Women of Japan by Riboud, Marc; Christine Arnothy
Recent decades have made us all too familiar with images of tumult and conflict from Asia. However, the current exhibit at the Rubin Museum of Marc Riboud’s work takes us back to a different time, that period of transition after World War II when Afghanistan was at peace, India was still a new democracy, Mao had not yet called for a Cultural Revolution, and Japan was rapidly changing under the US Occupation. It is the record of a road trip that began in 1955 in Turkey. Before it was over in 1958, it would encompass Iran, Afghanistan, Pakistan, India, China, and Japan (with only a brief break to attend to his ailing mother in France). Even though images from a subsequent visit to China in 1965 are included, the feel is still of “a time between.”
Unlike a modern series of quick hops by air to places made familiar by popular media, Riboud’s journey was a grounded progress through areas still unfamiliar to the majority in the West. But it was an old-school road trip, not as manic as Kerouac nor as interrupted as Frank. Time was spent along the way and photos record the hospitality “long forgotten in Europe” of local teahouses. (Riboud has remarked how lucky he was to have been able to travel back then in the Afghan and Pakistani tribal zones which are so dangerous today). Riboud brought to the journey a humanistic approach that coupled well with his eye for design to create a number of memorable images. He had seen Cartier-Bresson’s work in Asia in the 1940’s and benefited from his advice as well as his introductions (Riboud had joined Magnum in 1953).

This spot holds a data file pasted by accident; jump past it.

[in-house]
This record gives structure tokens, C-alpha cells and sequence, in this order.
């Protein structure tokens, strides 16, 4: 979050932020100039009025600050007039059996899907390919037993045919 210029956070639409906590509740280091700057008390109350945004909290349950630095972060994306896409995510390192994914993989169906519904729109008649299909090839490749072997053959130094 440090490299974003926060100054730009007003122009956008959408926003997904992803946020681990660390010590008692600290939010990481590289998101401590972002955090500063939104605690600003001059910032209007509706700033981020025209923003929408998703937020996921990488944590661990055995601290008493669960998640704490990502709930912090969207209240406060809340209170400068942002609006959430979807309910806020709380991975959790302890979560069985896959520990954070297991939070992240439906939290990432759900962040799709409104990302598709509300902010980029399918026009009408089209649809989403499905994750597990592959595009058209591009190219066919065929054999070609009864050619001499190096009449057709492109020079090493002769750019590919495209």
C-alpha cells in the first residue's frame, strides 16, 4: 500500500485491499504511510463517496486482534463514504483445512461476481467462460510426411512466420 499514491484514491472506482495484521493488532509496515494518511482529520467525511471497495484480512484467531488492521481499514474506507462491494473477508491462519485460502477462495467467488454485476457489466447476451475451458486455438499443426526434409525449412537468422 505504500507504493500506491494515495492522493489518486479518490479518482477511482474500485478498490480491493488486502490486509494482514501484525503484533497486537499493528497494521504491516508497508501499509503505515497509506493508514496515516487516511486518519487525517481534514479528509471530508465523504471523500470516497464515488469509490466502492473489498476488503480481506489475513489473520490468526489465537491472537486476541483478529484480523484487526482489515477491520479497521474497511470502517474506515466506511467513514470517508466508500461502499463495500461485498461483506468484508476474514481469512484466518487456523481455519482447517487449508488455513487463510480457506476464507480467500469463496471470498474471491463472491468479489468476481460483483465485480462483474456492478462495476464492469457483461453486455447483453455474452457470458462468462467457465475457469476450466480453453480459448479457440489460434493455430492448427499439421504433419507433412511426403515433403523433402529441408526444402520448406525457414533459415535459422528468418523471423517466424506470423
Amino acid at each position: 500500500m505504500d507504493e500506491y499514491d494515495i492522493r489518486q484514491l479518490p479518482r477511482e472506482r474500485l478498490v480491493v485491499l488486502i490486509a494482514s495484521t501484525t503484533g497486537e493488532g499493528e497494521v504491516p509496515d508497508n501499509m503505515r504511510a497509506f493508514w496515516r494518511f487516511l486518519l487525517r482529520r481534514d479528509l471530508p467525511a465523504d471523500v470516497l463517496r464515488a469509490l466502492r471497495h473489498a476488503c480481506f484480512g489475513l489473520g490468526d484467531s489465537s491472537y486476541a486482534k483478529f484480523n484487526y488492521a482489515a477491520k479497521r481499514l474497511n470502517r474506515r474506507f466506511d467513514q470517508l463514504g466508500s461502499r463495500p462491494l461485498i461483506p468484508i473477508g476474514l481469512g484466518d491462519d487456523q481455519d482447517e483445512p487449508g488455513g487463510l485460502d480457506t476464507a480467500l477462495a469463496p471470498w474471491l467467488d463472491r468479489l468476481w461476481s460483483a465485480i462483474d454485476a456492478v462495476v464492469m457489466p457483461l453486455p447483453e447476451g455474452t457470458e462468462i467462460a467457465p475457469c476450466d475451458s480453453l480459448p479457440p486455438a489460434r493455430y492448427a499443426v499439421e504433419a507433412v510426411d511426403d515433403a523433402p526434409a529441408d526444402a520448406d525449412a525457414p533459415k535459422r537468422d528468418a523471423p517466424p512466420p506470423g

There are many images where the design elements predominate. While his photos of the High Court buildig in India almost force LeCorbusier’s design on the viewer, others derive their viewing pleasure through Riboud’s acute observation: a young Turkish boy stands overlooking the harbor, the inverted V of his legs contrasting with the pattern of the balustrade or the Chinese street scene captured through the multiple window frames of an old railway carriage. There is even an image of a worker on a Japanese TV tower that references his famous photo of a balletic painter on the Eifel Tower!
This was a working trip. Riboud was developing his film along the way and sending his stories back to Magnum. Vitrines display grease-penciled contact sheets with the accompanying correspondence and captions as well as some of the original published stories (even his battered Leica M3 is included). And so there are the obligatory photos of heads of state and other notables on display along with what now appears as an intriguing mix of “local” images that record what no longer exists (the Buddha statues at Bamiyan, destroyed by the Taliban) and that which still persists to this day (women in burkhas).
However, it is the images of common people that draw my eye, whether it was a young Afghan boy in a “weapons factory” closely inspecting the skeletal framework of a revolver or the downcast head of a Chinese bureaucrat amid a gaggle of telephones. The final photos from the road trip feel the most familiar as they document the Westernization of Japan, both in dress and in nightlife (as well as presaging the stereotype of the Japanese tourist in a photo of a camera club outing).
It is an exhaustive display - close to a hundred photos occupying the entire fourth floor of the museum. While it does an admirable job of presenting Riboud’s work from this long journey, there is so much ground to cover that it feels like a tasting menu and not a full course meal. To delve deeper into his work I’ll have to explore his published books.